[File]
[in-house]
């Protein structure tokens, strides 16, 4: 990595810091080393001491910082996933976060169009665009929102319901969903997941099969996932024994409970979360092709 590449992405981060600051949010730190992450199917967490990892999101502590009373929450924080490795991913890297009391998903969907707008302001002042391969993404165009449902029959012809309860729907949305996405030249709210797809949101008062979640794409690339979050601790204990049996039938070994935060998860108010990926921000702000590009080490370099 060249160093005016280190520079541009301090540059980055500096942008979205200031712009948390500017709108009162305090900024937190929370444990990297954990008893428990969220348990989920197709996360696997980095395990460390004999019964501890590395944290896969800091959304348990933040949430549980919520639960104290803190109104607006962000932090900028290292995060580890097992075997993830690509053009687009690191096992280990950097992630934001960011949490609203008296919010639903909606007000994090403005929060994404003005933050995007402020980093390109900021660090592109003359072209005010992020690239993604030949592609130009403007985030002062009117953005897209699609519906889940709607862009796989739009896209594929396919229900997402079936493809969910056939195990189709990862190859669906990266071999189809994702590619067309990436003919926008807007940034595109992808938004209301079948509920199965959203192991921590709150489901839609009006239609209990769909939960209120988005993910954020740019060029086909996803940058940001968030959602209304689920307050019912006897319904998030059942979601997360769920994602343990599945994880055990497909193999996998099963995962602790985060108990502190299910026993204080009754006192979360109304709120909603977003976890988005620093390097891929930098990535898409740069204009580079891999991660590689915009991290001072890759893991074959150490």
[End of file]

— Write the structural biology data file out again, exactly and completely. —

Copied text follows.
[in-house]
């Protein structure tokens, strides 16, 4: 990595810091080393001491910082996933976060169009665009929102319901969903997941099969996932024994409970979360092709 590449992405981060600051949010730190992450199917967490990892999101502590009373929450924080490795991913890297009391998903969907707008302001002042391969993404165009449902029959012809309860729907949305996405030249709210797809949101008062979640794409690339979050601790204990049996039938070994935060998860108010990926921000702000590009080490370099 060249160093005016280190520079541009301090540059980055500096942008979205200031712009948390500017709108009162305090900024937190929370444990990297954990008893428990969220348990989920197709996360696997980095395990460390004999019964501890590395944290896969800091959304348990933040949430549980919520639960104290803190109104607006962000932090900028290292995060580890097992075997993830690509053009687009690191096992280990950097992630934001960011949490609203008296919010639903909606007000994090403005929060994404003005933050995007402020980093390109900021660090592109003359072209005010992020690239993604030949592609130009403007985030002062009117953005897209699609519906889940709607862009796989739009896209594929396919229900997402079936493809969910056939195990189709990862190859669906990266071999189809994702590619067309990436003919926008807007940034595109992808938004209301079948509920199965959203192991921590709150489901839609009006239609209990769909939960209120988005993910954020740019060029086909996803940058940001968030959602209304689920307050019912006897319904998030059942979601997360769920994602343990599945994880055990497909193999996998099963995962602790985060108990502190299910026993204080009754006192979360109304709120909603977003976890988005620093390097891929930098990535898409740069204009580079891999991660590689915009991290001072890759893991074959150490």